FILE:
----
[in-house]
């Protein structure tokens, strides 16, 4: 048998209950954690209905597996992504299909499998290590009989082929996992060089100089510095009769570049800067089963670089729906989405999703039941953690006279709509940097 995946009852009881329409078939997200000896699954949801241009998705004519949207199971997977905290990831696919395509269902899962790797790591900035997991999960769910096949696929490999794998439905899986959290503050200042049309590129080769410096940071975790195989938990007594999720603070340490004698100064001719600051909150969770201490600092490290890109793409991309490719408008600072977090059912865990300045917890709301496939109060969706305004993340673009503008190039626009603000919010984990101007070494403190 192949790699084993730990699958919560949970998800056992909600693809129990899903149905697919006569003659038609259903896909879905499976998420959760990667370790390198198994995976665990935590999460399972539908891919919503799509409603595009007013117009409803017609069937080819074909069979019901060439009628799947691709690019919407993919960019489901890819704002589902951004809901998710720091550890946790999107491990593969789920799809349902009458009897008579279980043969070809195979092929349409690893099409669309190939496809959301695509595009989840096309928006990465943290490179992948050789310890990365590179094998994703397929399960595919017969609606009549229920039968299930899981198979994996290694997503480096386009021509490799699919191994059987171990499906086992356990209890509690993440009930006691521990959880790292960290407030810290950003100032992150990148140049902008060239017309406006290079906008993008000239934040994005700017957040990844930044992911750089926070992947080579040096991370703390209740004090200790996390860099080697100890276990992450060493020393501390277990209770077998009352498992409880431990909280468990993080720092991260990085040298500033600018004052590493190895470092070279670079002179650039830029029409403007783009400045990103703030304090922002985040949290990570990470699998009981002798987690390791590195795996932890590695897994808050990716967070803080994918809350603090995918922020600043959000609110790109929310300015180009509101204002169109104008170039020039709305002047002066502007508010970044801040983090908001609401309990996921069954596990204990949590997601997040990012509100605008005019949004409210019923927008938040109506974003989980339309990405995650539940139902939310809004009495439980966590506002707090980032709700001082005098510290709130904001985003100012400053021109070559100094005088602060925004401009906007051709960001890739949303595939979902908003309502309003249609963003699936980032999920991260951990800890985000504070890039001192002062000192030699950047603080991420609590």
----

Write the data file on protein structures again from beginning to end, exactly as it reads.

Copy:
[in-house]
């Protein structure tokens, strides 16, 4: 048998209950954690209905597996992504299909499998290590009989082929996992060089100089510095009769570049800067089963670089729906989405999703039941953690006279709509940097 995946009852009881329409078939997200000896699954949801241009998705004519949207199971997977905290990831696919395509269902899962790797790591900035997991999960769910096949696929490999794998439905899986959290503050200042049309590129080769410096940071975790195989938990007594999720603070340490004698100064001719600051909150969770201490600092490290890109793409991309490719408008600072977090059912865990300045917890709301496939109060969706305004993340673009503008190039626009603000919010984990101007070494403190 192949790699084993730990699958919560949970998800056992909600693809129990899903149905697919006569003659038609259903896909879905499976998420959760990667370790390198198994995976665990935590999460399972539908891919919503799509409603595009007013117009409803017609069937080819074909069979019901060439009628799947691709690019919407993919960019489901890819704002589902951004809901998710720091550890946790999107491990593969789920799809349902009458009897008579279980043969070809195979092929349409690893099409669309190939496809959301695509595009989840096309928006990465943290490179992948050789310890990365590179094998994703397929399960595919017969609606009549229920039968299930899981198979994996290694997503480096386009021509490799699919191994059987171990499906086992356990209890509690993440009930006691521990959880790292960290407030810290950003100032992150990148140049902008060239017309406006290079906008993008000239934040994005700017957040990844930044992911750089926070992947080579040096991370703390209740004090200790996390860099080697100890276990992450060493020393501390277990209770077998009352498992409880431990909280468990993080720092991260990085040298500033600018004052590493190895470092070279670079002179650039830029029409403007783009400045990103703030304090922002985040949290990570990470699998009981002798987690390791590195795996932890590695897994808050990716967070803080994918809350603090995918922020600043959000609110790109929310300015180009509101204002169109104008170039020039709305002047002066502007508010970044801040983090908001609401309990996921069954596990204990949590997601997040990012509100605008005019949004409210019923927008938040109506974003989980339309990405995650539940139902939310809004009495439980966590506002707090980032709700001082005098510290709130904001985003100012400053021109070559100094005088602060925004401009906007051709960001890739949303595939979902908003309502309003249609963003699936980032999920991260951990800890985000504070890039001192002062000192030699950047603080991420609590």